Handwriting helps people learn certain skills surprisingly faster

Handwriting helps people learn certain skills surprisingly faster

While handwriting is increasingly being overshadowed by typing (or even the dictaphone), perhaps we shouldn’t so happily do without this activity.

It is not only about enjoying the pendular movement of our pen or pen when writing, but writing letters by hand seems the best technique to learn to read .

Typewriters VS Handwriters

In a new study , 42 people were taught the Arabic alphabet, divided into three groups of students: writers, typewriters and video watchers.

Everyone learned the letters one at a time by watching videos of how they were written along with the names and sounds they heard . After being introduced to each letter, the three groups would try to learn what they just saw and heard in different ways.

The video group got a flash on the screen of a letter and had to say if it was the same letter they had just viewed. The typewriters would have to find the letter on the keyboard. The writers had to copy the letter with pencil and paper.

In the end, after up to six sessions, everyone was able to recognize the letters and made few mistakes when they were tested. But the writing group reached this level of proficiency faster than the other groups, some of them in just two sessions .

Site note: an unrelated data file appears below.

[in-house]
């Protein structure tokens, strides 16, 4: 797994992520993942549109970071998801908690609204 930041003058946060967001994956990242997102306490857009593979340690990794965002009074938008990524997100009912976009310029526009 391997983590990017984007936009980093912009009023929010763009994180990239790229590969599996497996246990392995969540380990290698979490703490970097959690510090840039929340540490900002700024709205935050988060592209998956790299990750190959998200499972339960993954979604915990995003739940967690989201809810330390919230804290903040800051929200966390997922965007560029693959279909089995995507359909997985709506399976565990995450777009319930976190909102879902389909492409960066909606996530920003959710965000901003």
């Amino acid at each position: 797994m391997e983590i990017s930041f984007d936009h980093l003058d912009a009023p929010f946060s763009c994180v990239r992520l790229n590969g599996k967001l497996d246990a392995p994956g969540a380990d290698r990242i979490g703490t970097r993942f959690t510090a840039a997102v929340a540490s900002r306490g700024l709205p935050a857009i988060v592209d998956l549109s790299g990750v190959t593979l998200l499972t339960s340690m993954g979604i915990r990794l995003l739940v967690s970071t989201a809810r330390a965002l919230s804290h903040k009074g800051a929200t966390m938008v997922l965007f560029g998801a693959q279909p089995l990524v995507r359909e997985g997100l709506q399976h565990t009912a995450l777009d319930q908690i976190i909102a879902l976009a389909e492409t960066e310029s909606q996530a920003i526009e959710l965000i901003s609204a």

Next, the researchers wanted to determine to what extent, if at all, the groups could generalize this new knowledge. In other words, everyone could recognize the letters, but could someone really use them like a pro, writing with them, using them to spell new words, and using them to read unfamiliar words? Indeed, the group of writers was decisively better at all of those things .

According to the study authors, the advantage has nothing to do with calligraphy. The simple act of writing by hand provides a perceptual-motor experience that unifies what is learned about letters (their shapes, their sounds and their motor plans), which in turn creates richer knowledge and a more complete and true learning .

While the study participants were adults, the study authors hope to see the same results in children. The findings have implications for classrooms, where pencils and notebooks have taken a backseat in recent years to tablets and laptops.